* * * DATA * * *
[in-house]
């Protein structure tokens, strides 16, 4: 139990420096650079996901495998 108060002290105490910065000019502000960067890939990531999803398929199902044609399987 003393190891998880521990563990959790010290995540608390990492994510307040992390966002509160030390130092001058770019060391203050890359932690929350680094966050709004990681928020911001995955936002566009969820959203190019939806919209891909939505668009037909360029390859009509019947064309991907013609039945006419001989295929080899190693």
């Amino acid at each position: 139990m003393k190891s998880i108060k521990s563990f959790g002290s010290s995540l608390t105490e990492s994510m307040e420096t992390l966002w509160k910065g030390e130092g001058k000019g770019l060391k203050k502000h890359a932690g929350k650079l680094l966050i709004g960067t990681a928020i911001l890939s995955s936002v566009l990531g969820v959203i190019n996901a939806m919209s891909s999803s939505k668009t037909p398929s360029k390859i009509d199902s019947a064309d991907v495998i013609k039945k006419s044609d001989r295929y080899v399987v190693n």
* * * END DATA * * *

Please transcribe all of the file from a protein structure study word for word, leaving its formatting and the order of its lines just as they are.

[in-house]
């Protein structure tokens, strides 16, 4: 139990420096650079996901495998 108060002290105490910065000019502000960067890939990531999803398929199902044609399987 003393190891998880521990563990959790010290995540608390990492994510307040992390966002509160030390130092001058770019060391203050890359932690929350680094966050709004990681928020911001995955936002566009969820959203190019939806919209891909939505668009037909360029390859009509019947064309991907013609039945006419001989295929080899190693």
């Amino acid at each position: 139990m003393k190891s998880i108060k521990s563990f959790g002290s010290s995540l608390t105490e990492s994510m307040e420096t992390l966002w509160k910065g030390e130092g001058k000019g770019l060391k203050k502000h890359a932690g929350k650079l680094l966050i709004g960067t990681a928020i911001l890939s995955s936002v566009l990531g969820v959203i190019n996901a939806m919209s891909s999803s939505k668009t037909p398929s360029k390859i009509d199902s019947a064309d991907v495998i013609k039945k006419s044609d001989r295929y080899v399987v190693n």